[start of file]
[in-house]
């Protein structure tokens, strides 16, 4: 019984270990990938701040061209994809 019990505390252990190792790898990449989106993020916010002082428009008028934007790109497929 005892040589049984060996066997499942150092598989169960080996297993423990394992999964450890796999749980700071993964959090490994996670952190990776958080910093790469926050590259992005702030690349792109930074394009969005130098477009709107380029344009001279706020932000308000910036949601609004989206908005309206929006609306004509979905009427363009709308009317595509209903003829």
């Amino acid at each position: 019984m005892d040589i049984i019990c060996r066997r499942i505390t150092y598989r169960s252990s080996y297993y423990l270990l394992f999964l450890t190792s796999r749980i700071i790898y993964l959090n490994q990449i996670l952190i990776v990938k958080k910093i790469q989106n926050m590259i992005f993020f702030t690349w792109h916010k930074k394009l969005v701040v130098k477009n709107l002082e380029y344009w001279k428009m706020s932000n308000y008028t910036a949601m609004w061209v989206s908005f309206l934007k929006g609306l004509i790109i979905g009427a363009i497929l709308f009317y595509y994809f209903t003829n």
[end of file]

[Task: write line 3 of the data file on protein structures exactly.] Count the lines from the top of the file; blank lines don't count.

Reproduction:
């Amino acid at each position: 019984m005892d040589i049984i019990c060996r066997r499942i505390t150092y598989r169960s252990s080996y297993y423990l270990l394992f999964l450890t190792s796999r749980i700071i790898y993964l959090n490994q990449i996670l952190i990776v990938k958080k910093i790469q989106n926050m590259i992005f993020f702030t690349w792109h916010k930074k394009l969005v701040v130098k477009n709107l002082e380029y344009w001279k428009m706020s932000n308000y008028t910036a949601m609004w061209v989206s908005f309206l934007k929006g609306l004509i790109i979905g009427a363009i497929l709308f009317y595509y994809f209903t003829n």